When life overwhelms me I do exactly that, I rest my eyes upon the moon painted by Dennis O’Bryant that I “knew” was mine the first time I saw it. Una Luna is displayed in my den where I spend countless hours. Then, in my bedroom I have a beautiful rainy day watercolor by Joe Mraz that is moody and gray. I love to feel myself present there, in the scene. Above my bed are two women, one reclining and one sitting in a park, painted by Scott Imhof. It makes me restful, feel at peace. There are so many more, I couldn’t name them all. Their purpose is to heal, to distract, to fill us with wonder and joy. It works for me better than any drug.

Look to the future without worrying about what might be. It is important to face the reality looming ahead, but do it with grace and purpose like my artist friend is doing. Begin by doing something that will outlast you….maybe a painting, a garden, a story, a piece of pottery, a little place of heaven here on earth that should you leave it, we’ll all know you were here.

PROCRASTINATION~It’s a Really Big Word

When I was in the fourth grade I learned the daunting word ‘procrastination’ because my mother was frustrated with how I put off doing my chores. Every Saturday morning my brother and I were greeted with a list of child-sized jobs to accomplish to earn our allowance. The pay off was a whopping 25 cents for years and then I negotiated up to $1 due to cost of living and all. During that time though I had the tendency to be distracted by any and every other thing to do other than chores. Hence…a new vocabulary word. Procrastination.

You’ve heard of attention deficit disorder? ADD? Well, I have ADOS…attention deficit oh, shiny. Tasks looming ahead of me are easily put off when something “shinier” comes along; things like phone calls, straightening the gallery, checking email, Facebooking, staring into space, creating a new playlist, writing blogs….oops, did I just say that? Yes, I have a particular task to get done right this minute and here I sit waxing eloquent about postponing the inevitable job. That has to be the ultimate foot-dragging excuse…I’m writing about it.

Retail involves a LOT of work, especially when you are the sole employee. I think if I were honest I might have fired me by now. Yes, I work hard, but sometimes I goof off, too. I’m sorry, did you think I was just a wonder workhorse? That’s what I thought you thought. I go in spurts, up and down ladders until I’m exhausted, editing photos for hours, perusing artists, galleries, and information online, sweeping, dusting and more. I won’t tell you what I postpone but trust me, there are some important things I hate doing and will clean the toilet to keep from doing that one thing. Crazy, eh?

Maturity involves buckling up and doing the undesirable things. I’m 63 and still working on it. When I arrive at that grown up destination I’ll schedule a celebration event. That’s one of the “shiny” things I love doing, so it would be a great distraction. One thing in life I hope I always have is a teachable spirit, a willingness to recognize my fatal flaws (note flaws is plural), and be ready to work on that while adjusting along the path. The gallery was my big idea so the “boss” doesn’t want to hear my whining.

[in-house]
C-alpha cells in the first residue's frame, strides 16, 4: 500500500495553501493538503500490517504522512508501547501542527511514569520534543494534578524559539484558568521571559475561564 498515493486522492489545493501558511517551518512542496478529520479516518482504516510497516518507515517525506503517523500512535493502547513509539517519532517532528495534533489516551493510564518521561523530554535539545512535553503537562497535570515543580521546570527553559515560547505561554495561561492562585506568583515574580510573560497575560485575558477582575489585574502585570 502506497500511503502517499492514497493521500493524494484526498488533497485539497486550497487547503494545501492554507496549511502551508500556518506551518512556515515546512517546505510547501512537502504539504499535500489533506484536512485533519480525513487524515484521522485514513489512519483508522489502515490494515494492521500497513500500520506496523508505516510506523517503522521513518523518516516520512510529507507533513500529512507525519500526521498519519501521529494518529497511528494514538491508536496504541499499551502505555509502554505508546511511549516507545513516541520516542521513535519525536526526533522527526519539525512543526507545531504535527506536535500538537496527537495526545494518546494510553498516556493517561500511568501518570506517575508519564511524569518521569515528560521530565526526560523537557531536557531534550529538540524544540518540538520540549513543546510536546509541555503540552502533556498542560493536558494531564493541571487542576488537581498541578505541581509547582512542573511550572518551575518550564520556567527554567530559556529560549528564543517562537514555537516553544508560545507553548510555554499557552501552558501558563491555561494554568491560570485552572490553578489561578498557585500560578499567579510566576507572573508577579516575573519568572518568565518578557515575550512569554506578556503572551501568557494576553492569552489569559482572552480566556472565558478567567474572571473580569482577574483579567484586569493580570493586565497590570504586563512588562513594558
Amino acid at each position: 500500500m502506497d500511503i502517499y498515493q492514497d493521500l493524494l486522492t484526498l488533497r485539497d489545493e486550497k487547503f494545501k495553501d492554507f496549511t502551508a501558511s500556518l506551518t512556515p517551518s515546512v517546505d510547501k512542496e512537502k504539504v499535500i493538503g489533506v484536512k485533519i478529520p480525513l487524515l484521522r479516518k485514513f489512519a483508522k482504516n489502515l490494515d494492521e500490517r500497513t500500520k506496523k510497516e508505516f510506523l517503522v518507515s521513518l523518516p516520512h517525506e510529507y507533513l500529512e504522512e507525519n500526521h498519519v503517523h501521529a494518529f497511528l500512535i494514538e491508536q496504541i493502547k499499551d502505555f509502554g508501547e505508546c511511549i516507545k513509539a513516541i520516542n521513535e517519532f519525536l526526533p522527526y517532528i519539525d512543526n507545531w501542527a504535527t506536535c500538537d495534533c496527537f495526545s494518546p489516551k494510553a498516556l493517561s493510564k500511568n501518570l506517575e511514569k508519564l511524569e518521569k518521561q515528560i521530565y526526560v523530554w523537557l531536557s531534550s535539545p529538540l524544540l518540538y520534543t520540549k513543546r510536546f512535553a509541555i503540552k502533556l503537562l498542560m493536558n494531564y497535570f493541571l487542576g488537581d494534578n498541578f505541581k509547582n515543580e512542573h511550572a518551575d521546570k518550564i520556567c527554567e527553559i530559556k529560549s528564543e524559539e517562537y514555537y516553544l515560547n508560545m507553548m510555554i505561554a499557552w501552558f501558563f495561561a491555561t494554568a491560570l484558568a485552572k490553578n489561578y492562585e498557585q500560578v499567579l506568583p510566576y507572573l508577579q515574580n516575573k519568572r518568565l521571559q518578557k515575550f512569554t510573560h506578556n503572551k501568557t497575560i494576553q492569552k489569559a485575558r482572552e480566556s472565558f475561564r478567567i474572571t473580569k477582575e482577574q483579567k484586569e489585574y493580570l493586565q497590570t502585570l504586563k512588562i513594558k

Just do it, Claudia.


So I blinked and remembered….I HAVE A BLOG TO WRITE! Nothing for a solid week….how did that happen?

Busy-ness. I’m an early awakener, but a lie-in-bed for another hour person. What could I possibly do during that time? Well here’s what. Turn on the tv, check my phone, Words with Friends, Facebook, listen to the news, text a morning message to my best friend and if she responds I’ll call her and we talk half an hour (on a short day). Then repeat the other stuff. BAM! One hour gone. But that’s not the busy part.

Shower, dress, make breakfast for two, leave for work, make several errand stops, then land at the gallery.

At the gallery I turn on a bunch of lamps and sweep out front, check email, clean a minute and then here come the artists. They are dropping off, picking up work, or generally just stopping in to say hi and visit. Throughout the day they and other friends drift in and out to shoot the breeze, a little gossip and/or counseling. That amounts to a listening ear and a lot of free advice. Don’t know why they want to talk with me, just know it happens. Next thing you know….it’s mid afternoon and the time’s gotten away from me and like now, it’s 6:45 and I’m still at work. The gallery is closed and quiet, but NOW I can get stuff done. It’s just awful……or is it?

No, it isn’t awful. It is WONDERFUL! I love my friends and acquaintances. They bring drama, laughter, and interest to each day. Time never drags. It is full, savory and sweet! Consider the alternative….no friends. That’s not living….that is a fate worse than death.

I look around and say goodnight to the “people” here late with me. Carol’s woman in waiting, Becky’s bright flower, Lynn’s pleasure pixies, Christine’s stags, Stacy’s prophet, Dennis’ fortune teller, Jenny’s double-vision faces and more. They speak silently to me and say, “We’ll be here in the morning with stories to tell from the night in the gallery, her walls holding artist secrets and tales of anxious thoughts.” I am secretly reluctant to leave for I feel at home amongst them. They know me and I know them. We are friends and though they are created to be shared with the world, I will miss them when they are sold and depart. We had “our time”, but someday….we will part. But for now…..